Economy is in turmoil as currency collapses and inflation soars
Iceland was seeking the financial help of the US and Scandinavian countries last night as politicians and businessmen scrambled to save the country’s economy.
Officials were locked in meetings for most of the weekend, with the Government hoping to come to some sort of resolution before stock markets open this morning. The country’s banking problems led to the nationalisation last week of Glitnir, one of its largest lenders, as depositors pulled out their funds.
Problems for the Icelandic banking system had sparked concerns about the implication for the British high street, with Iceland’s banks providing the backing for groups such as Baugur, which owns Hamleys and House of Fraser. However, Baugur has emphasised that it is unaffected by the present situation in the country.
Iceland’s banks have been under pressure for most of the year, struggling with rampant inflation, the collapsing value of the currency and the general fallout from an overheated economy. In an attempt to curb inflation, the country’s central bank raised interest rates to 15.5 per cent, making it even more difficult for the banks to fund themselves.
The banks expanded rapidly after the deregulation of domestic financial market in the 1990s and now have combined foreign liabilities in excess of $100 billion, dwarfing the country’s gross domestic product of $14 billion.
At this stage it is not clear what form a rescue package would take, although it is also understood that the country’s Pension Fund Association has offered to bring home at least 200 billion kronur (£10 billion) of funds from abroad, in an attempt to prop up Iceland’s banks.
Comings and goings at the Government House, a stately old wooden building by lake Tjörnin in the heart of Reykjavik, were non-stop late into the night, with ministers, bank managers, trade unionists and academics trying frantically to strike a deal.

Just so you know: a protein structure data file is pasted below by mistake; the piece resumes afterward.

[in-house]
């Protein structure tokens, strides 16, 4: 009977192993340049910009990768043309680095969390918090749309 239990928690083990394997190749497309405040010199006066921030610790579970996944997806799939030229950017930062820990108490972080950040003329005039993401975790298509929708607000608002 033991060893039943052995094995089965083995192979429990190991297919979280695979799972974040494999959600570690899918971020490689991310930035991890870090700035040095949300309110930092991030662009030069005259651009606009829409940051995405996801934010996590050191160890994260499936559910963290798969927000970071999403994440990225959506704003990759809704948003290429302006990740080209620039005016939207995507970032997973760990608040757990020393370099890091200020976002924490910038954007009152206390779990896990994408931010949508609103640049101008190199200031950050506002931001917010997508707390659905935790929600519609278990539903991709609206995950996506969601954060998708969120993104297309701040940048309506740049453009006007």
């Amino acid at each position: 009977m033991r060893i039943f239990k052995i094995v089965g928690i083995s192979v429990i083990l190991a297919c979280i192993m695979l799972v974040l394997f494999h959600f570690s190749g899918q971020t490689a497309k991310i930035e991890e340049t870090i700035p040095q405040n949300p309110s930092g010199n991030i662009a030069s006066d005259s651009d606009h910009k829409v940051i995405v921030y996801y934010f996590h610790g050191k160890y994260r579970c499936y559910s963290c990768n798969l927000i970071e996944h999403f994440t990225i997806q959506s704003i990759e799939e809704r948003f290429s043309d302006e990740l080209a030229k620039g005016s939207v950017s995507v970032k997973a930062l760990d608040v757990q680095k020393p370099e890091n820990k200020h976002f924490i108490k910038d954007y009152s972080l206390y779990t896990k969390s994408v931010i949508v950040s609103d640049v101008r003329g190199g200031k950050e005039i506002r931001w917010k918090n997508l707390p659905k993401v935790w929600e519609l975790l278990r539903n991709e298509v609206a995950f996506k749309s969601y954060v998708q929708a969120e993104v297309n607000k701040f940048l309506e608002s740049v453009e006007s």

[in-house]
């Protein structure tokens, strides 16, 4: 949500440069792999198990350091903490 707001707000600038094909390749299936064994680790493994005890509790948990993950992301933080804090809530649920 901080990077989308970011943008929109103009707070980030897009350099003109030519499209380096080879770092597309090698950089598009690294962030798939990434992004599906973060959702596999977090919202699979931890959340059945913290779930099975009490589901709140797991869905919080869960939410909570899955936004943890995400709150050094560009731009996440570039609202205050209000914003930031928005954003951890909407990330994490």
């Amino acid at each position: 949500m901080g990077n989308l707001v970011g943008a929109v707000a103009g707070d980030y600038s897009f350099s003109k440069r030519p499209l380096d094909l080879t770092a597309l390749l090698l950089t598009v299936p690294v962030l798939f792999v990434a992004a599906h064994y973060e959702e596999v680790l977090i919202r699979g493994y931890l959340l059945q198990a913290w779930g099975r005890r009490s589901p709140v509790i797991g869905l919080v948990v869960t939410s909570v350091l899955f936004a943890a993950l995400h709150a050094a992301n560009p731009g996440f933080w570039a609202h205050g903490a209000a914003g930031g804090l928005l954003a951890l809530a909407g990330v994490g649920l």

Further speculation over the health of the country’s banking system will heighten concerns about Iceland’s other two big banks, Kaupthing and Landsbanki. The chief executive of Kaupthing, Iceland’s biggest bank, tried to allay fears, claiming that there was no need for the Government to rescue it. Speaking on state television, Hreidar Mar Sigurdsson said that he had held discussions with Geir Haarde, the Prime Minister, on how the bank could participate in the rescue package.
Mr Sigurdsson said that discussions included the possibility of Icelandic banks selling off foreign assets to strengthen the country’s currency reserves. He also added that there had been no talk of the Government coming to the help of Kaupthing and that there was no need for such a move.
Financial turmoil has led to renewed calls from labour unions for Iceland to join the EU and adopt the European single currency to avoid the huge currency swings of Icelandic krona that have plagued the economy.
One local newspaper published parts of a memorandum from Iceland’s labour unions that said financial stability would not be possible with the Icelandic krona. “Therefore we should aim for EU membership and the adoption of the euro as soon as possible,” the document said.
Although the business community may be keen to adopt the euro, the Government historically has been wary. Membership of the EU remains unlikely given that it has been seen as politically unpalatable because of issues such as fishing catchment areas. However, some political groups are thought to favour membership.
Hildur Helga Sigurdardottir in Reykjavik and Peter Stiff
October 6, 2008
Source: The Times